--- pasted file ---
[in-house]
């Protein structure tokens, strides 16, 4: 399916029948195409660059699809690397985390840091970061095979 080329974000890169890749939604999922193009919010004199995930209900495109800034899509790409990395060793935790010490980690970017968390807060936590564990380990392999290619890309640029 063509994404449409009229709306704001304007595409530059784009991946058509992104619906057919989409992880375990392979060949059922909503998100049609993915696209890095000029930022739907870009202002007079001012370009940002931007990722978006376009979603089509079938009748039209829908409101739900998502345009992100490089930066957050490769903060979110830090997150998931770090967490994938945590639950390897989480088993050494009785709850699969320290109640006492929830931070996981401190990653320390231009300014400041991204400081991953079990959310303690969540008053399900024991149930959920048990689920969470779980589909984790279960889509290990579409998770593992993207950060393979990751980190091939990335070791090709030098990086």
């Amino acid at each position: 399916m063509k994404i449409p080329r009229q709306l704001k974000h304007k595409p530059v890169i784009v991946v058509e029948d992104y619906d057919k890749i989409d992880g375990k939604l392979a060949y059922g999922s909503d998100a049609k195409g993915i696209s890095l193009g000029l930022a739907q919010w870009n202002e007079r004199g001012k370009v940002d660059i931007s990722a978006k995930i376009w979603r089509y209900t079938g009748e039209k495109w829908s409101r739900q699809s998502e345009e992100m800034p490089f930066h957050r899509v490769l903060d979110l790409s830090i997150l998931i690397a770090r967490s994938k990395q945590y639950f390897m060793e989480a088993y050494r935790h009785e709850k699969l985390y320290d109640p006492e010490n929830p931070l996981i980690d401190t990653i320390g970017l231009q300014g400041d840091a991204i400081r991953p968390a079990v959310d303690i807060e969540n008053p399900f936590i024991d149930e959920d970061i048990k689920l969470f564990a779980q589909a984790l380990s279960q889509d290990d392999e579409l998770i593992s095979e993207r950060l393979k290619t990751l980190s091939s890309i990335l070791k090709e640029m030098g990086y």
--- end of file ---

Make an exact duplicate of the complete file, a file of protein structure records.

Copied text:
[in-house]
């Protein structure tokens, strides 16, 4: 399916029948195409660059699809690397985390840091970061095979 080329974000890169890749939604999922193009919010004199995930209900495109800034899509790409990395060793935790010490980690970017968390807060936590564990380990392999290619890309640029 063509994404449409009229709306704001304007595409530059784009991946058509992104619906057919989409992880375990392979060949059922909503998100049609993915696209890095000029930022739907870009202002007079001012370009940002931007990722978006376009979603089509079938009748039209829908409101739900998502345009992100490089930066957050490769903060979110830090997150998931770090967490994938945590639950390897989480088993050494009785709850699969320290109640006492929830931070996981401190990653320390231009300014400041991204400081991953079990959310303690969540008053399900024991149930959920048990689920969470779980589909984790279960889509290990579409998770593992993207950060393979990751980190091939990335070791090709030098990086």
């Amino acid at each position: 399916m063509k994404i449409p080329r009229q709306l704001k974000h304007k595409p530059v890169i784009v991946v058509e029948d992104y619906d057919k890749i989409d992880g375990k939604l392979a060949y059922g999922s909503d998100a049609k195409g993915i696209s890095l193009g000029l930022a739907q919010w870009n202002e007079r004199g001012k370009v940002d660059i931007s990722a978006k995930i376009w979603r089509y209900t079938g009748e039209k495109w829908s409101r739900q699809s998502e345009e992100m800034p490089f930066h957050r899509v490769l903060d979110l790409s830090i997150l998931i690397a770090r967490s994938k990395q945590y639950f390897m060793e989480a088993y050494r935790h009785e709850k699969l985390y320290d109640p006492e010490n929830p931070l996981i980690d401190t990653i320390g970017l231009q300014g400041d840091a991204i400081r991953p968390a079990v959310d303690i807060e969540n008053p399900f936590i024991d149930e959920d970061i048990k689920l969470f564990a779980q589909a984790l380990s279960q889509d290990d392999e579409l998770i593992s095979e993207r950060l393979k290619t990751l980190s091939s890309i990335l070791k090709e640029m030098g990086y």